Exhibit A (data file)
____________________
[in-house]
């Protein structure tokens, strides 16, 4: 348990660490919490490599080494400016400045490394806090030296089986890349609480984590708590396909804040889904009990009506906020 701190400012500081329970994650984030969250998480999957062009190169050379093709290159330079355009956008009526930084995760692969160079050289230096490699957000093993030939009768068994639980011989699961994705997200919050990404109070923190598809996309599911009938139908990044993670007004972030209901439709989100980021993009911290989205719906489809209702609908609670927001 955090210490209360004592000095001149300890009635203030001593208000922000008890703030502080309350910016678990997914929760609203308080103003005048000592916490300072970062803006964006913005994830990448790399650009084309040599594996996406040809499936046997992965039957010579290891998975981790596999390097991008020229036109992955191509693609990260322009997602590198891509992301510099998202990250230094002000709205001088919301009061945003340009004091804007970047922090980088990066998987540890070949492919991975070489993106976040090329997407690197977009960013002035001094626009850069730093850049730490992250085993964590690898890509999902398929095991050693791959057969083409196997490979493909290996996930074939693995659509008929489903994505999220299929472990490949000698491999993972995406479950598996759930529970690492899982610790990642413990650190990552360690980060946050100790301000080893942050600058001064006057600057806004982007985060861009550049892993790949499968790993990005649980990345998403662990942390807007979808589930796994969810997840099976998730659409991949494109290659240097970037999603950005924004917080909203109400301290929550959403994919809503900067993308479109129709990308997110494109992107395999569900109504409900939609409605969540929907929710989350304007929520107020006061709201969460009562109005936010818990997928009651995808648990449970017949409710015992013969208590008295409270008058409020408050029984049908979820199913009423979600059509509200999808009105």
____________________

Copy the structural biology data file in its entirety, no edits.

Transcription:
[in-house]
């Protein structure tokens, strides 16, 4: 348990660490919490490599080494400016400045490394806090030296089986890349609480984590708590396909804040889904009990009506906020 701190400012500081329970994650984030969250998480999957062009190169050379093709290159330079355009956008009526930084995760692969160079050289230096490699957000093993030939009768068994639980011989699961994705997200919050990404109070923190598809996309599911009938139908990044993670007004972030209901439709989100980021993009911290989205719906489809209702609908609670927001 955090210490209360004592000095001149300890009635203030001593208000922000008890703030502080309350910016678990997914929760609203308080103003005048000592916490300072970062803006964006913005994830990448790399650009084309040599594996996406040809499936046997992965039957010579290891998975981790596999390097991008020229036109992955191509693609990260322009997602590198891509992301510099998202990250230094002000709205001088919301009061945003340009004091804007970047922090980088990066998987540890070949492919991975070489993106976040090329997407690197977009960013002035001094626009850069730093850049730490992250085993964590690898890509999902398929095991050693791959057969083409196997490979493909290996996930074939693995659509008929489903994505999220299929472990490949000698491999993972995406479950598996759930529970690492899982610790990642413990650190990552360690980060946050100790301000080893942050600058001064006057600057806004982007985060861009550049892993790949499968790993990005649980990345998403662990942390807007979808589930796994969810997840099976998730659409991949494109290659240097970037999603950005924004917080909203109400301290929550959403994919809503900067993308479109129709990308997110494109992107395999569900109504409900939609409605969540929907929710989350304007929520107020006061709201969460009562109005936010818990997928009651995808648990449970017949409710015992013969208590008295409270008058409020408050029984049908979820199913009423979600059509509200999808009105």